Six months have passed since CERN took a significant step towards formalising the transfer of knowledge from particle physics to medicine, with the establishment of the Office for CERN Medical Applications. Over the past years CERN has hosted many activities in the medical domain though an official framework was lacking.
I was amazed by the extent and variety of the efforts I discovered when I started liaising with the various departments and groups: our everyday tools – accelerators, detectors, computing – all have a remarkable potential for use in many areas of medicine. Our talent for collaboration, so essential in the particle physics community, is another asset for medicine.
Particle physicists have many of the necessary ingredients to dream of an integrated approach to treating cancer, one of today’s greatest societal challenges. We at CERN can help to develop a range of techniques, including: novel accelerators for hadron therapy, simulations, dosimetry, beam delivery, imaging for diagnosis and dose monitoring, novel isotopes for diagnosis and treatment, and ion beams for radiobiology studies. The aim is to make each technique individually faster, cheaper, more precise and reliable, and to make them work together seamlessly.
CERN and particle physics may also be able to make significant contributions to diseases other than cancer. Cutting-edge imaging techniques are needed to diagnose and study atherosclerosis, for example, as well as many age-related disorders. The future may even bring unforeseen applications of particle beams to neurological diseases.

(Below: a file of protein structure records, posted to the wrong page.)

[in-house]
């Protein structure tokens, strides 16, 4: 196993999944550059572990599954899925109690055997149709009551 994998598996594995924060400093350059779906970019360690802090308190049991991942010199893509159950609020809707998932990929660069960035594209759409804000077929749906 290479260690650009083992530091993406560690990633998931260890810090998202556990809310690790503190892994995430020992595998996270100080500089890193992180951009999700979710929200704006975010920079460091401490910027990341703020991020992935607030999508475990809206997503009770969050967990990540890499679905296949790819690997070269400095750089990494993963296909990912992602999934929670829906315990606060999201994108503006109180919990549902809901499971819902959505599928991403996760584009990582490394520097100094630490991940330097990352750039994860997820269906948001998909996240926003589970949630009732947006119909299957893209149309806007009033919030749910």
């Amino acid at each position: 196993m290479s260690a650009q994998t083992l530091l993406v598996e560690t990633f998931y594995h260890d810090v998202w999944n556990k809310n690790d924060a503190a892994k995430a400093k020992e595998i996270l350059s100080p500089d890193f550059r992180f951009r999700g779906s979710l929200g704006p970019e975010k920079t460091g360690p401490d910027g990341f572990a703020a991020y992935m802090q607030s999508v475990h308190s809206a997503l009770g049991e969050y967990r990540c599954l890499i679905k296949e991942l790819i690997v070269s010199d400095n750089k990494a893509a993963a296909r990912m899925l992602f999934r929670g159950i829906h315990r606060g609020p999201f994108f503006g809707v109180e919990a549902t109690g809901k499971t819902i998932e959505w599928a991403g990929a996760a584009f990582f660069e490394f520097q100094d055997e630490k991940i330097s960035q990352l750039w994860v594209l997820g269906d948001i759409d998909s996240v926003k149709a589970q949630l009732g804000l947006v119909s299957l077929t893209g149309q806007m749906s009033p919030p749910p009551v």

All of these exciting developments require a continuous exchange and collaboration with the leading experts and pioneers in the relevant fields, so that we continuously tune our agenda to that of the medical world. While of course we are establishing formal structures, such as an international strategy committee, it is important to promote a culture of multidisciplinary exchange. For this reason, we are launching a new series of seminars on medical applications, which will build upon and expand an old proposal of CERN’s Life Sciences team. It is an intriguing coincidence that this year marks the 60th anniversary both of CERN and of the first proton treatment of a cancer patient in Berkeley, and our first speaker is LBNL biophysicist Eleanor Blakely, who has been working in the field since the 70’s. Later in the year, we will have talks from Ugo Amaldi, former spokesperson of the Delphi collaboration and an influential figure in hadron therapy, and from Douglas Hanahan, head of the Swiss Institute for Experimental Cancer Research (ISREC).
This new initiative will ensure that both the particle physics community and the general public will be aware of the newest challenges and developments in medical applications.
Register for the first seminar: "Reflections and Perspectives on 60 years of particle therapy" – Eleanor Blakely, Senior Staff Biophysicist, Ernest Orlando Lawrence Berkeley National Laboratory